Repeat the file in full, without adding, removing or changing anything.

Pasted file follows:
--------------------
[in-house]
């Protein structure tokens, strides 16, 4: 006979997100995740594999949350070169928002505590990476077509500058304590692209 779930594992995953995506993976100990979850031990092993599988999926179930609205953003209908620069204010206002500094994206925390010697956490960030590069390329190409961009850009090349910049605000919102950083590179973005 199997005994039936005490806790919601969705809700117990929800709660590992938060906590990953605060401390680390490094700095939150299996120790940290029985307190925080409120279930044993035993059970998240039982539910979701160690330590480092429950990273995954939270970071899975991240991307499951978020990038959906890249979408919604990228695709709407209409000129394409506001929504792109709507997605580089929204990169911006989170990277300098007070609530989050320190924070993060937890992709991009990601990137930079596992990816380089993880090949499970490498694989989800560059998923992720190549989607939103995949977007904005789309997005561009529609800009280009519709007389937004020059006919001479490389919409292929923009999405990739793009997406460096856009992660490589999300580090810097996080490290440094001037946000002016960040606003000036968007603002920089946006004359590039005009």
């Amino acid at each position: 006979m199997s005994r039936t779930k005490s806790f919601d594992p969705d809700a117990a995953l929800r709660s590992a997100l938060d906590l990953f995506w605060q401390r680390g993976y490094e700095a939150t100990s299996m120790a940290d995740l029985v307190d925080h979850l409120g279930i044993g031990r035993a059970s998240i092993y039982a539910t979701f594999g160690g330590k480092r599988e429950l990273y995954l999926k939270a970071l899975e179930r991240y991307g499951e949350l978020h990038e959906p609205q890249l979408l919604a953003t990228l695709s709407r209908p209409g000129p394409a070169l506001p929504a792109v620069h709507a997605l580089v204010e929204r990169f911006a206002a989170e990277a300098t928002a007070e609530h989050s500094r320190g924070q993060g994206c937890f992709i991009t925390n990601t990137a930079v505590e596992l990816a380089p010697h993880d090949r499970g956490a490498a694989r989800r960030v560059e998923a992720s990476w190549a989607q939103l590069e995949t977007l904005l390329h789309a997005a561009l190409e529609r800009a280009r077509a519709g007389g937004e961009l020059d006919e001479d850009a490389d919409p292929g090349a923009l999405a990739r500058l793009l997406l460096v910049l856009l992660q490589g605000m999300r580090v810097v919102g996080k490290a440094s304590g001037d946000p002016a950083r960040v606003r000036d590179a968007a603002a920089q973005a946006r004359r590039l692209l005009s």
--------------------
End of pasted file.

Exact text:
[in-house]
């Protein structure tokens, strides 16, 4: 006979997100995740594999949350070169928002505590990476077509500058304590692209 779930594992995953995506993976100990979850031990092993599988999926179930609205953003209908620069204010206002500094994206925390010697956490960030590069390329190409961009850009090349910049605000919102950083590179973005 199997005994039936005490806790919601969705809700117990929800709660590992938060906590990953605060401390680390490094700095939150299996120790940290029985307190925080409120279930044993035993059970998240039982539910979701160690330590480092429950990273995954939270970071899975991240991307499951978020990038959906890249979408919604990228695709709407209409000129394409506001929504792109709507997605580089929204990169911006989170990277300098007070609530989050320190924070993060937890992709991009990601990137930079596992990816380089993880090949499970490498694989989800560059998923992720190549989607939103995949977007904005789309997005561009529609800009280009519709007389937004020059006919001479490389919409292929923009999405990739793009997406460096856009992660490589999300580090810097996080490290440094001037946000002016960040606003000036968007603002920089946006004359590039005009």
């Amino acid at each position: 006979m199997s005994r039936t779930k005490s806790f919601d594992p969705d809700a117990a995953l929800r709660s590992a997100l938060d906590l990953f995506w605060q401390r680390g993976y490094e700095a939150t100990s299996m120790a940290d995740l029985v307190d925080h979850l409120g279930i044993g031990r035993a059970s998240i092993y039982a539910t979701f594999g160690g330590k480092r599988e429950l990273y995954l999926k939270a970071l899975e179930r991240y991307g499951e949350l978020h990038e959906p609205q890249l979408l919604a953003t990228l695709s709407r209908p209409g000129p394409a070169l506001p929504a792109v620069h709507a997605l580089v204010e929204r990169f911006a206002a989170e990277a300098t928002a007070e609530h989050s500094r320190g924070q993060g994206c937890f992709i991009t925390n990601t990137a930079v505590e596992l990816a380089p010697h993880d090949r499970g956490a490498a694989r989800r960030v560059e998923a992720s990476w190549a989607q939103l590069e995949t977007l904005l390329h789309a997005a561009l190409e529609r800009a280009r077509a519709g007389g937004e961009l020059d006919e001479d850009a490389d919409p292929g090349a923009l999405a990739r500058l793009l997406l460096v910049l856009l992660q490589g605000m999300r580090v810097v919102g996080k490290a440094s304590g001037d946000p002016a950083r960040v606003r000036d590179a968007a603002a920089q973005a946006r004359r590039l692209l005009s």